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Download The Story of Papiamentu: A Study in Slavery and Language eBook

by Gary Fouse

Download The Story of Papiamentu: A Study in Slavery and Language eBook
Gary Fouse
University Press Of America (December 28, 2002)
272 pages
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Journals & Yearbooks.

Published March 2003 by University Press of America.

Fouse, Gary C. Publication, Distribution, et. Lanham, MD. University Press of America, (c)2002. On this site it is impossible to download the book, read the book online or get the contents of a book. Projected Publication Date: 0207. The administration of the site is not responsible for the content of the site. The data of catalog based on open source database. All rights are reserved by their owners.

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The Story of Papiamentu is a non-linguistic history of the creole language, Papiamentu, which is spoken in Cura_ao, Aruba and Bonaire. Papiamentu is a Spanish-based creole which most believe to have originated in the 17th century. The exact origin of Papiamentu is in dispute, and this text discusses whether it is the result of the Spanish of explorers mixing with the language of the local Indians, or if it originated with Portuguese slavers in Africa. Also discussed are the activities of the Portuguese explorers and slavers in Africa, the later activities of the Dutch slavers, the history of slavery in Cura_ao, the oral and written development of Papiamentu, and the Sephardic Jewish community of Cura_ao and their contributions to the development of Papiamentu.
  • Beazezius
When I bought this book on Amazon, it cost me 25 cents. That is about what it is worth. It is a shame that such an interesting topic as Papiamentu should be given such a slapdash treatment. A reviewer below seems to blame the editors, but the editors didn't write the thing, they just didn't fix it. I managed to finish the book despite the horrible writing, which goes beyond punctuation mistakes and repeated information. It is full of non-sequiturs, parenthetical notes (that do repeat the same information they are describing), subordinate clauses that do not refer back to anything, and a terrible overuse of the "etc.". This all makes for a very confusing read. Fouse is not a writer or scholar - he is a former customs and DEA agent turned ESL teacher (check out his blog "fousesquawk") and is now a dilettante who chose a very interesting topic and bogged it down in such poor writing as to make excruciating. I give him credit for trying, though, and for his love of the language.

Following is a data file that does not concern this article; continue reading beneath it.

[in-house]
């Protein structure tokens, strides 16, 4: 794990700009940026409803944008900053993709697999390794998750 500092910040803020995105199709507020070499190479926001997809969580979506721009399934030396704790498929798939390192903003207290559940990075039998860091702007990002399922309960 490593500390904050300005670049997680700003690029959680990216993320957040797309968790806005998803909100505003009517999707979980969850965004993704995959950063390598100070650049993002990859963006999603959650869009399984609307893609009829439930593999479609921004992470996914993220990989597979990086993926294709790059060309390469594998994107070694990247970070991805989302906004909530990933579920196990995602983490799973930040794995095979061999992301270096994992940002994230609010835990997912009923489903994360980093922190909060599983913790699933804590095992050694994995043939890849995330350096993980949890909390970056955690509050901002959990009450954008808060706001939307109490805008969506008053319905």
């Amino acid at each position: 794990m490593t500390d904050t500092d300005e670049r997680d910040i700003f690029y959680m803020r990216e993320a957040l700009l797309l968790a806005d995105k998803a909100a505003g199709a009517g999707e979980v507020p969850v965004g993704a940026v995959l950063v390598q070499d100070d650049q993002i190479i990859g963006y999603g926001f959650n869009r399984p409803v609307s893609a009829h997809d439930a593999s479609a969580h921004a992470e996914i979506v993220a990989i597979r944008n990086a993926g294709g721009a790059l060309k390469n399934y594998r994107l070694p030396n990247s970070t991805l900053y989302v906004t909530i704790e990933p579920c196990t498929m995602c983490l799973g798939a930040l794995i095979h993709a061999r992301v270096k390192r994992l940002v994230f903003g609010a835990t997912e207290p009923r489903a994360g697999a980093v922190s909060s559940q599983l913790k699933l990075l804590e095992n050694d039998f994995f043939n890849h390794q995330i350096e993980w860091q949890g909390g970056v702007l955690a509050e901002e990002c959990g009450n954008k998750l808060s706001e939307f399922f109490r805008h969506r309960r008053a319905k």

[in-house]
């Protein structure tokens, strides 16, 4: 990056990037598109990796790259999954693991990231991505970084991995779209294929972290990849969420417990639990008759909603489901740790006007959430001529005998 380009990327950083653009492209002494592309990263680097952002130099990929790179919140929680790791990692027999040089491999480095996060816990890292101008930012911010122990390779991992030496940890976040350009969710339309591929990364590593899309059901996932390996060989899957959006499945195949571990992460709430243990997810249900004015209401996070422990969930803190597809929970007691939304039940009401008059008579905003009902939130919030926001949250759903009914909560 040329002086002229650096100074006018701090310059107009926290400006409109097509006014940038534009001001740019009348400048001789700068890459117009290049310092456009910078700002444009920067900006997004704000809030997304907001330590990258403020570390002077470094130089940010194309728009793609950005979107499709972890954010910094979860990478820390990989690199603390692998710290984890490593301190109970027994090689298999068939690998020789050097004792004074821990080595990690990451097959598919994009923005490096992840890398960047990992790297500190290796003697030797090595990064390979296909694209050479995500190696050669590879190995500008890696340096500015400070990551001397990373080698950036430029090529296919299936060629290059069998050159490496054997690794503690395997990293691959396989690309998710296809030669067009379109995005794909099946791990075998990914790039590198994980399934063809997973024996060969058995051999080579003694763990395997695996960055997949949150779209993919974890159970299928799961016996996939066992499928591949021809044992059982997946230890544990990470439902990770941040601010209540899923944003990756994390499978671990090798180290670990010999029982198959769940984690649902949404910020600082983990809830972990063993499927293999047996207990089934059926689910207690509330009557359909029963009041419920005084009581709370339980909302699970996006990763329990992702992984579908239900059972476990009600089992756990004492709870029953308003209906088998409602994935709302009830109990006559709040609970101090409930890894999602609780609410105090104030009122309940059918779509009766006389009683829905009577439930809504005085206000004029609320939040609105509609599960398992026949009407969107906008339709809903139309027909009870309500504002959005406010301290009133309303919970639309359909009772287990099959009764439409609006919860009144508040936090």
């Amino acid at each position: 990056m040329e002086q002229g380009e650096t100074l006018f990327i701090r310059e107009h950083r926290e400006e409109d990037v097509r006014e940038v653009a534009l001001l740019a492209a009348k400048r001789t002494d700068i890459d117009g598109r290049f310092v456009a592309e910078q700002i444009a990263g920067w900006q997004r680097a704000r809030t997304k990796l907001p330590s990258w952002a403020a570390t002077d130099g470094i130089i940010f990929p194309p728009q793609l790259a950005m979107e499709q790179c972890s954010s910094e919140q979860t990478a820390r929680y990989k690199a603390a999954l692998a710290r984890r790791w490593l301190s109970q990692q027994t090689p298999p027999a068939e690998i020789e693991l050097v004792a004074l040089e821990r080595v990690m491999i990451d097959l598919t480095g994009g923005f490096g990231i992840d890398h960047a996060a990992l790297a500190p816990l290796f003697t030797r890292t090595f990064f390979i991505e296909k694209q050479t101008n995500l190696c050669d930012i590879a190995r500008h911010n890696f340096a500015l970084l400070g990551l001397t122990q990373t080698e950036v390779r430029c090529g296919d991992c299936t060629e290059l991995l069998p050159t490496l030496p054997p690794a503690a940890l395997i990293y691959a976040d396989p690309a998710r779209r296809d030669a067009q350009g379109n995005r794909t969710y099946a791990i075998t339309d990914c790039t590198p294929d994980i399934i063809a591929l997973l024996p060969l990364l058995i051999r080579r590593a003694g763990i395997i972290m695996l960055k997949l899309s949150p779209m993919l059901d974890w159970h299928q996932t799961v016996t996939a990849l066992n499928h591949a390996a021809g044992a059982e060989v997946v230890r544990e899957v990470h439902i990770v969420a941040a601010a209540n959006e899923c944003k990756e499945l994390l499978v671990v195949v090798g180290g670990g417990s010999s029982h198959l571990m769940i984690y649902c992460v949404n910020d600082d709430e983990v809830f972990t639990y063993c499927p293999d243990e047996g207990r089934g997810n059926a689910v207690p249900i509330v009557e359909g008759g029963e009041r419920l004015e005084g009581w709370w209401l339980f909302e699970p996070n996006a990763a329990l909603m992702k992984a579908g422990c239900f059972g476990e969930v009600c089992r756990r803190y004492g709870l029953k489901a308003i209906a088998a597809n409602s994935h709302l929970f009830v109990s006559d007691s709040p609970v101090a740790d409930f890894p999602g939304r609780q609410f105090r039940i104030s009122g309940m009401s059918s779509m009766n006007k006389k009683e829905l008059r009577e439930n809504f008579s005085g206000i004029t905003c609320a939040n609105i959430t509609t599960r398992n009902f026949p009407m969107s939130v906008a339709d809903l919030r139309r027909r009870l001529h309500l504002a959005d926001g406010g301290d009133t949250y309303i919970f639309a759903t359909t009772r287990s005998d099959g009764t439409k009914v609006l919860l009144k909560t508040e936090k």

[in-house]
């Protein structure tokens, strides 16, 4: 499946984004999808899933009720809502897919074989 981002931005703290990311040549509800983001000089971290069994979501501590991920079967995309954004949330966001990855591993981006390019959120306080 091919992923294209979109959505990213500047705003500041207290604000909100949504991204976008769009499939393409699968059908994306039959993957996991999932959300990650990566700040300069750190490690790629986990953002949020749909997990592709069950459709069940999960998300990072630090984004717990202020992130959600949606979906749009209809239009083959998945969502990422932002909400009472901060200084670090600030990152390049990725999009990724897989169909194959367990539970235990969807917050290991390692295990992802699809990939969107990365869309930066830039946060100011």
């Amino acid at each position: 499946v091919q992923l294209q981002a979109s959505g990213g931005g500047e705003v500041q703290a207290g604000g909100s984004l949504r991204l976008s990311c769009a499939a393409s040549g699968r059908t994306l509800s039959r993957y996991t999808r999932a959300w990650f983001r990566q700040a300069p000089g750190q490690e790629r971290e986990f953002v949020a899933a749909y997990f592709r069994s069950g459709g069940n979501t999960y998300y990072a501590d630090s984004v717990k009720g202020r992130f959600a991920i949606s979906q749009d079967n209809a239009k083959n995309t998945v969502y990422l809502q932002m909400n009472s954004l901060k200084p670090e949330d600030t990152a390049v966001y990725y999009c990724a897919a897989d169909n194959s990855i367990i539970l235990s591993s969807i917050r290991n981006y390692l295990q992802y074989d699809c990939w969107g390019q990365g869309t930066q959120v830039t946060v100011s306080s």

• Braendo
Anyone studying the Papiamentu language should read this book. Fouse, the author, gives a history of the language, presenting linguistic and historical evidence that it was originally based on Portuguese and has ties to Cape Verdean Creole (Kriolu).
In part one, Fouse explains pidgins and creoles and then introduces the basics of the language, giving the etymologies of some words including djarason (Wednesday) as "day of [weekly] rations" (here I have used the Bonairean spelling). Part two traces the history of slavery in Portuguese West Africa, the Spanish destruction of the native Caiquetios on Aruba, Curaçao, and Bonaire, and the Dutch rule of the ABC islands since the struggles of 1634 through 1636. Part three presents the many influences on the development of Papiamentu, including Portuguese slavers, African languages, Sephardic merchants, Spanish Catholic church workers, Dutch landowners and administrative personnel, oral versus written transmission, and the issue of standardization. In part four, Fouse describes the present situation of Papiamentu, including the diaspora of Papiamentu speakers and the future prospects for the language.
As the book went to press, it was not well proofread. However, the many problems with punctuation and the occasional problems with spelling originate with the editors of the University Press of America and not with the author. At places, the book seems to have been written to meet a deadline. Indications of this rush to completion include unexpected and unilluminating repetitions of information. Fortunately, these problems present a minor irritant and do not negate this book as a source of information.
This book fills what would otherwise remain a void for the prospective student of the Papiamentu language. It should be considered as required reading both for the classroom student and for the independent learner.
  • Coiril
I found The Story of Papiamentu an interesting and refreshing study of Papiamentu en read it with pleasure.